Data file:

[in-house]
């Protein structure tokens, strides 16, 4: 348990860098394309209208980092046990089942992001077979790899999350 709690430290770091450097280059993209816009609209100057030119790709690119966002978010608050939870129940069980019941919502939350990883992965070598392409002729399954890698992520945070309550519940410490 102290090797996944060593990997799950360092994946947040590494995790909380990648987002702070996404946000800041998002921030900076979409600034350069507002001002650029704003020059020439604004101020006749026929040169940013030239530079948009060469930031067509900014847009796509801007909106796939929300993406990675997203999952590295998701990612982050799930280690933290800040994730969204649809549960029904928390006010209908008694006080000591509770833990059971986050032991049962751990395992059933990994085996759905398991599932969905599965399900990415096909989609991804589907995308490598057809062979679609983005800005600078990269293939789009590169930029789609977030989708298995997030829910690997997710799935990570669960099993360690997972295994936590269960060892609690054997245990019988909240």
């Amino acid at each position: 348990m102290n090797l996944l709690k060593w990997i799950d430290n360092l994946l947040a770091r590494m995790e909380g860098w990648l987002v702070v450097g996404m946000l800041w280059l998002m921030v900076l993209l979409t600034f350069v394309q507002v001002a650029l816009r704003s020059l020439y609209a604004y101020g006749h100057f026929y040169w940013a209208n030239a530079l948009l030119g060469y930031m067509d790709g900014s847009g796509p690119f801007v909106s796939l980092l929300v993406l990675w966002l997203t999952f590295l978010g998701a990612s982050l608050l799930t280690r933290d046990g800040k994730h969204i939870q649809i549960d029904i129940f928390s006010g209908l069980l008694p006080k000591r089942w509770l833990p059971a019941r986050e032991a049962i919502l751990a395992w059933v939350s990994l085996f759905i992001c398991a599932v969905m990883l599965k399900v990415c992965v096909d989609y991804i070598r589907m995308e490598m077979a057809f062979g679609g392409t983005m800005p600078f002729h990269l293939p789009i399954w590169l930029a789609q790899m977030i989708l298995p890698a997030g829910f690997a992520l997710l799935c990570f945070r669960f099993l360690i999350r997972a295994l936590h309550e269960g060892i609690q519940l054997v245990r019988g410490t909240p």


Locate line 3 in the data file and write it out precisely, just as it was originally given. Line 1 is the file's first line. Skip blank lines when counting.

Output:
């Amino acid at each position: 348990m102290n090797l996944l709690k060593w990997i799950d430290n360092l994946l947040a770091r590494m995790e909380g860098w990648l987002v702070v450097g996404m946000l800041w280059l998002m921030v900076l993209l979409t600034f350069v394309q507002v001002a650029l816009r704003s020059l020439y609209a604004y101020g006749h100057f026929y040169w940013a209208n030239a530079l948009l030119g060469y930031m067509d790709g900014s847009g796509p690119f801007v909106s796939l980092l929300v993406l990675w966002l997203t999952f590295l978010g998701a990612s982050l608050l799930t280690r933290d046990g800040k994730h969204i939870q649809i549960d029904i129940f928390s006010g209908l069980l008694p006080k000591r089942w509770l833990p059971a019941r986050e032991a049962i919502l751990a395992w059933v939350s990994l085996f759905i992001c398991a599932v969905m990883l599965k399900v990415c992965v096909d989609y991804i070598r589907m995308e490598m077979a057809f062979g679609g392409t983005m800005p600078f002729h990269l293939p789009i399954w590169l930029a789609q790899m977030i989708l298995p890698a997030g829910f690997a992520l997710l799935c990570f945070r669960f099993l360690i999350r997972a295994l936590h309550e269960g060892i609690q519940l054997v245990r019988g410490t909240p």